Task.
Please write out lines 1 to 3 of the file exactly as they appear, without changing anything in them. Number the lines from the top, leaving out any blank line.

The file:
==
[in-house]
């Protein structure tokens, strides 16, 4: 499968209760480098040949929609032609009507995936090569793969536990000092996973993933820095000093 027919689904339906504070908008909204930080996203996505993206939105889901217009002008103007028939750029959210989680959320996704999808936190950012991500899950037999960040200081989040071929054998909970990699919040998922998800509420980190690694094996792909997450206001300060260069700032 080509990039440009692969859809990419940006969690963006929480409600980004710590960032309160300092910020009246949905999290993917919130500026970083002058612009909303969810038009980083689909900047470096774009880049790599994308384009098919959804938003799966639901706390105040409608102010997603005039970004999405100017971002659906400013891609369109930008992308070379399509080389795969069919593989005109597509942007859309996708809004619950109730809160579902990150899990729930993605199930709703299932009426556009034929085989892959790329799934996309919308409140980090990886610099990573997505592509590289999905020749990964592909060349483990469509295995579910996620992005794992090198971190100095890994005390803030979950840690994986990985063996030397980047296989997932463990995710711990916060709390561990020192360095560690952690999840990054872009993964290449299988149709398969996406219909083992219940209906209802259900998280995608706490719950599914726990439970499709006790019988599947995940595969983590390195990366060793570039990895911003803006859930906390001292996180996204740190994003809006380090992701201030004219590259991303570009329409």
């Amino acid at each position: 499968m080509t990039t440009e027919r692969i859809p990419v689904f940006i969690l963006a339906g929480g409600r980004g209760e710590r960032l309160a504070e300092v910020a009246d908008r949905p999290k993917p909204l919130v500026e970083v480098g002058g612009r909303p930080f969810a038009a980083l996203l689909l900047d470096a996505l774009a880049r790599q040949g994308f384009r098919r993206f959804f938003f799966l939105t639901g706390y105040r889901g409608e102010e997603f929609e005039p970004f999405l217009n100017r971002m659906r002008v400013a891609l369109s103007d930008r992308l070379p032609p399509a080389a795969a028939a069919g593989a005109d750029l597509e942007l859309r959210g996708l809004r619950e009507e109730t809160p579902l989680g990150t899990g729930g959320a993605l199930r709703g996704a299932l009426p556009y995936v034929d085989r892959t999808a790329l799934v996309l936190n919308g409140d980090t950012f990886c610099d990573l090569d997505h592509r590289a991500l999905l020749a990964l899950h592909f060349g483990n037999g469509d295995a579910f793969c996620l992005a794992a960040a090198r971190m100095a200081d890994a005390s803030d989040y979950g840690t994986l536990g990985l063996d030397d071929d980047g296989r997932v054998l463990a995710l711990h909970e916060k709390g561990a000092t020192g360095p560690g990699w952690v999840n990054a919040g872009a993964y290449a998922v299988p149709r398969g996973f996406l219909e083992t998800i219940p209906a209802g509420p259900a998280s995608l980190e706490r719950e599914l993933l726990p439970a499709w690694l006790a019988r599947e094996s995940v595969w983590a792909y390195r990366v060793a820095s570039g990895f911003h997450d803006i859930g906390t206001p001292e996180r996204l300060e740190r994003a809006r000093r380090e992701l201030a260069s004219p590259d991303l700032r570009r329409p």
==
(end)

[in-house]
């Protein structure tokens, strides 16, 4: 499968209760480098040949929609032609009507995936090569793969536990000092996973993933820095000093 027919689904339906504070908008909204930080996203996505993206939105889901217009002008103007028939750029959210989680959320996704999808936190950012991500899950037999960040200081989040071929054998909970990699919040998922998800509420980190690694094996792909997450206001300060260069700032 080509990039440009692969859809990419940006969690963006929480409600980004710590960032309160300092910020009246949905999290993917919130500026970083002058612009909303969810038009980083689909900047470096774009880049790599994308384009098919959804938003799966639901706390105040409608102010997603005039970004999405100017971002659906400013891609369109930008992308070379399509080389795969069919593989005109597509942007859309996708809004619950109730809160579902990150899990729930993605199930709703299932009426556009034929085989892959790329799934996309919308409140980090990886610099990573997505592509590289999905020749990964592909060349483990469509295995579910996620992005794992090198971190100095890994005390803030979950840690994986990985063996030397980047296989997932463990995710711990916060709390561990020192360095560690952690999840990054872009993964290449299988149709398969996406219909083992219940209906209802259900998280995608706490719950599914726990439970499709006790019988599947995940595969983590390195990366060793570039990895911003803006859930906390001292996180996204740190994003809006380090992701201030004219590259991303570009329409």
């Amino acid at each position: 499968m080509t990039t440009e027919r692969i859809p990419v689904f940006i969690l963006a339906g929480g409600r980004g209760e710590r960032l309160a504070e300092v910020a009246d908008r949905p999290k993917p909204l919130v500026e970083v480098g002058g612009r909303p930080f969810a038009a980083l996203l689909l900047d470096a996505l774009a880049r790599q040949g994308f384009r098919r993206f959804f938003f799966l939105t639901g706390y105040r889901g409608e102010e997603f929609e005039p970004f999405l217009n100017r971002m659906r002008v400013a891609l369109s103007d930008r992308l070379p032609p399509a080389a795969a028939a069919g593989a005109d750029l597509e942007l859309r959210g996708l809004r619950e009507e109730t809160p579902l989680g990150t899990g729930g959320a993605l199930r709703g996704a299932l009426p556009y995936v034929d085989r892959t999808a790329l799934v996309l936190n919308g409140d980090t950012f990886c610099d990573l090569d997505h592509r590289a991500l999905l020749a990964l899950h592909f060349g483990n037999g469509d295995a579910f793969c996620l992005a794992a960040a090198r971190m100095a200081d890994a005390s803030d989040y979950g840690t994986l536990g990985l063996d030397d071929d980047g296989r997932v054998l463990a995710l711990h909970e916060k709390g561990a000092t020192g360095p560690g990699w952690v999840n990054a919040g872009a993964y290449a998922v299988p149709r398969g996973f996406l219909e083992t998800i219940p209906a209802g509420p259900a998280s995608l980190e706490r719950e599914l993933l726990p439970a499709w690694l006790a019988r599947e094996s995940v595969w983590a792909y390195r990366v060793a820095s570039g990895f911003h997450d803006i859930g906390t206001p001292e996180r996204l300060e740190r994003a809006r000093r380090e992701l201030a260069s004219p590259d991303l700032r570009r329409p």